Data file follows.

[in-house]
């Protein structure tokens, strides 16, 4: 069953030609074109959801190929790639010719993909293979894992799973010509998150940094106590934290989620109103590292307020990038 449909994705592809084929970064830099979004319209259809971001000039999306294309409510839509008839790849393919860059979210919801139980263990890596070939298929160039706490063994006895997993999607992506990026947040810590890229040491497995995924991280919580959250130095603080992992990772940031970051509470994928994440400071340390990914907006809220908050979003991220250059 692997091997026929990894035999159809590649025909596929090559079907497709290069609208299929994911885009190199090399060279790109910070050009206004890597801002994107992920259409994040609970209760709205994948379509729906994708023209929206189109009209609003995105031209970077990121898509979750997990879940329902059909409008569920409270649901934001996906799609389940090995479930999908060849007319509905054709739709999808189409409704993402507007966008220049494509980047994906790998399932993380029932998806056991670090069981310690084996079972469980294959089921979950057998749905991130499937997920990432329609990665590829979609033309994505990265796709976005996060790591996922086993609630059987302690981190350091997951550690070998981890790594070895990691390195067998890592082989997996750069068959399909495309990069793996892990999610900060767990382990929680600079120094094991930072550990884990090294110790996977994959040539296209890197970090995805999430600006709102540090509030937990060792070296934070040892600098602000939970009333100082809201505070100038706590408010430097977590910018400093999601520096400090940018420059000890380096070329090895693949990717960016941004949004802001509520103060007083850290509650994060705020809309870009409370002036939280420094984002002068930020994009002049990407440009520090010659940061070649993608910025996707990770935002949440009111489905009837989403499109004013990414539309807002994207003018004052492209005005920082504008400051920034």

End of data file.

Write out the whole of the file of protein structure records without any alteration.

[in-house]
């Protein structure tokens, strides 16, 4: 069953030609074109959801190929790639010719993909293979894992799973010509998150940094106590934290989620109103590292307020990038 449909994705592809084929970064830099979004319209259809971001000039999306294309409510839509008839790849393919860059979210919801139980263990890596070939298929160039706490063994006895997993999607992506990026947040810590890229040491497995995924991280919580959250130095603080992992990772940031970051509470994928994440400071340390990914907006809220908050979003991220250059 692997091997026929990894035999159809590649025909596929090559079907497709290069609208299929994911885009190199090399060279790109910070050009206004890597801002994107992920259409994040609970209760709205994948379509729906994708023209929206189109009209609003995105031209970077990121898509979750997990879940329902059909409008569920409270649901934001996906799609389940090995479930999908060849007319509905054709739709999808189409409704993402507007966008220049494509980047994906790998399932993380029932998806056991670090069981310690084996079972469980294959089921979950057998749905991130499937997920990432329609990665590829979609033309994505990265796709976005996060790591996922086993609630059987302690981190350091997951550690070998981890790594070895990691390195067998890592082989997996750069068959399909495309990069793996892990999610900060767990382990929680600079120094094991930072550990884990090294110790996977994959040539296209890197970090995805999430600006709102540090509030937990060792070296934070040892600098602000939970009333100082809201505070100038706590408010430097977590910018400093999601520096400090940018420059000890380096070329090895693949990717960016941004949004802001509520103060007083850290509650994060705020809309870009409370002036939280420094984002002068930020994009002049990407440009520090010659940061070649993608910025996707990770935002949440009111489905009837989403499109004013990414539309807002994207003018004052492209005005920082504008400051920034």